Good investing,

Chris Mayer

Editor's note: Chris Mayer is the editor of Capital & Crisis, a monthly advisory we consider required reading at DailyWealth. With Chris' research, you can always count on contrarian investment ideas you won't read about anywhere else. Click here to learn more about Capital & Crisis and how Chris has compiled one of the most amazing track records in the business. We think a subscription is one of the best investment deals available today.

Market Notes


The latest is in from Sadia: It's a bull market in food.

Sadia is one of the largest food companies in the world, and Brazil's largest meat exporter. Its operations sit in the world capital of cheap labor, abundant water, and fertile soil. Sadia's profits and shares are soaring in the midst of our historic bull market in food. The stock reached a new high this week... and Tom Dyson's International Strategist readers are up 41% on the position.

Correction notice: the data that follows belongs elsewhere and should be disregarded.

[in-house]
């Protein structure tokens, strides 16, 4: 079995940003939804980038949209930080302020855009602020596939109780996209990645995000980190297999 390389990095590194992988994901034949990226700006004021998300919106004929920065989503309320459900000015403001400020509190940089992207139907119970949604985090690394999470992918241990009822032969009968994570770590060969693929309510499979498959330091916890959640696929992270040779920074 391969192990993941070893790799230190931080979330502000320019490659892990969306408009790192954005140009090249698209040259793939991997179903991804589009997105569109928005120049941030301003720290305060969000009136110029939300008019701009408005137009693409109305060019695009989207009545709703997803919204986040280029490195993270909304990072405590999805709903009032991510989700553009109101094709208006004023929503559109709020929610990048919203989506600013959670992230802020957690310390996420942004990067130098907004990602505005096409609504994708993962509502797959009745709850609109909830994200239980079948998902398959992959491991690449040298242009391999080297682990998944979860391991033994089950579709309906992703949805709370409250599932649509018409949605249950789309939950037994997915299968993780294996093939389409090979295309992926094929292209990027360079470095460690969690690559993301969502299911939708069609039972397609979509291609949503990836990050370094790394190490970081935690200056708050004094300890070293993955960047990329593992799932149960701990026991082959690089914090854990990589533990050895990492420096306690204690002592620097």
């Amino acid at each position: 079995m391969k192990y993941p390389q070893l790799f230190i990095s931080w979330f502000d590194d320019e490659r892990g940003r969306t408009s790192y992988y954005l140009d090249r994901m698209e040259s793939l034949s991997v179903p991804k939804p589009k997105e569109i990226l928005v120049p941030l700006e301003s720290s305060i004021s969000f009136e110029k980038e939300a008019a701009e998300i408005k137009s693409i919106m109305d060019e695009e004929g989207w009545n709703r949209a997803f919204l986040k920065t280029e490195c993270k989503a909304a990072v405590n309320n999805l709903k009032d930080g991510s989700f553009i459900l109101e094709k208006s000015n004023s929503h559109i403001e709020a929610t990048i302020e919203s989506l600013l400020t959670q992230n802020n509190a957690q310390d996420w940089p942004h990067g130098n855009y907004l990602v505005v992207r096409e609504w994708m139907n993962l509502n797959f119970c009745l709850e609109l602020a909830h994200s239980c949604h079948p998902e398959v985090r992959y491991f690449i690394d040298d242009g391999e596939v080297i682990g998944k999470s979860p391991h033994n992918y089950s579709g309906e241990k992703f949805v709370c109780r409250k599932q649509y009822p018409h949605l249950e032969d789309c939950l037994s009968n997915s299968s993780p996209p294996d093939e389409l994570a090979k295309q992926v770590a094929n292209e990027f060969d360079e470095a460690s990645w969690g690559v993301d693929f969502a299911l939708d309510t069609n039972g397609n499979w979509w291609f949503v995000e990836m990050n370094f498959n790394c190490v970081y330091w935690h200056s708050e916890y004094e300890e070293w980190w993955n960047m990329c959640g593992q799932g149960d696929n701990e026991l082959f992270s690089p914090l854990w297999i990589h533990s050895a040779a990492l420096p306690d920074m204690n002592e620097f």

Sadia's big rise is an example of a trend we expect will last many years... a trend of higher living standards for billions of people who – once beaten down by the communist and socialist policies of the 20th century – are on the road to free-market living. The people of Eastern Europe, Brazil, India, and Asia now have a greater means to eat more protein, drive automobiles, and sit on comfortable furniture. Find niches inside this trend, and you'll make an investment fortune.